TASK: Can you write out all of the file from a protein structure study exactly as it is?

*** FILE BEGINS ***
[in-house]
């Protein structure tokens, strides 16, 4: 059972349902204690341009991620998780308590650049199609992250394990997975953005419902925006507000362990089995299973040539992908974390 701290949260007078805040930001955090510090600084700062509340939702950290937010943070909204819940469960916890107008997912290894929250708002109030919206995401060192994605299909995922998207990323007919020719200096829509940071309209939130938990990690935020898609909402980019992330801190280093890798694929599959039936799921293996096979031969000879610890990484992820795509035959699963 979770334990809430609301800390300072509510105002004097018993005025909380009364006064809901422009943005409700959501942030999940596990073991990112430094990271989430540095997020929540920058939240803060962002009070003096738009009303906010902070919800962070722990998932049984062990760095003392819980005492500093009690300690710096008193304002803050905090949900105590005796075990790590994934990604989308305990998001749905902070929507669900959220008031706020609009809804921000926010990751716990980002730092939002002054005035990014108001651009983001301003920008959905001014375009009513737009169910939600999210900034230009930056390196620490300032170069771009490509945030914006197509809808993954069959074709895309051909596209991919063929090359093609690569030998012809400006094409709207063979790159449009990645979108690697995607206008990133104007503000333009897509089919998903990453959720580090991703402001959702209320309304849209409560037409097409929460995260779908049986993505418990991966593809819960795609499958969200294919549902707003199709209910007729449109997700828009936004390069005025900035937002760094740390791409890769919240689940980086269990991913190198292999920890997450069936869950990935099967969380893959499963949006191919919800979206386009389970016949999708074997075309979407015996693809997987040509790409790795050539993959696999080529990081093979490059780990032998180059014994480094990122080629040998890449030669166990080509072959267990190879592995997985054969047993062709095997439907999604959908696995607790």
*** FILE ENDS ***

[in-house]
């Protein structure tokens, strides 16, 4: 059972349902204690341009991620998780308590650049199609992250394990997975953005419902925006507000362990089995299973040539992908974390 701290949260007078805040930001955090510090600084700062509340939702950290937010943070909204819940469960916890107008997912290894929250708002109030919206995401060192994605299909995922998207990323007919020719200096829509940071309209939130938990990690935020898609909402980019992330801190280093890798694929599959039936799921293996096979031969000879610890990484992820795509035959699963 979770334990809430609301800390300072509510105002004097018993005025909380009364006064809901422009943005409700959501942030999940596990073991990112430094990271989430540095997020929540920058939240803060962002009070003096738009009303906010902070919800962070722990998932049984062990760095003392819980005492500093009690300690710096008193304002803050905090949900105590005796075990790590994934990604989308305990998001749905902070929507669900959220008031706020609009809804921000926010990751716990980002730092939002002054005035990014108001651009983001301003920008959905001014375009009513737009169910939600999210900034230009930056390196620490300032170069771009490509945030914006197509809808993954069959074709895309051909596209991919063929090359093609690569030998012809400006094409709207063979790159449009990645979108690697995607206008990133104007503000333009897509089919998903990453959720580090991703402001959702209320309304849209409560037409097409929460995260779908049986993505418990991966593809819960795609499958969200294919549902707003199709209910007729449109997700828009936004390069005025900035937002760094740390791409890769919240689940980086269990991913190198292999920890997450069936869950990935099967969380893959499963949006191919919800979206386009389970016949999708074997075309979407015996693809997987040509790409790795050539993959696999080529990081093979490059780990032998180059014994480094990122080629040998890449030669166990080509072959267990190879592995997985054969047993062709095997439907999604959908696995607790």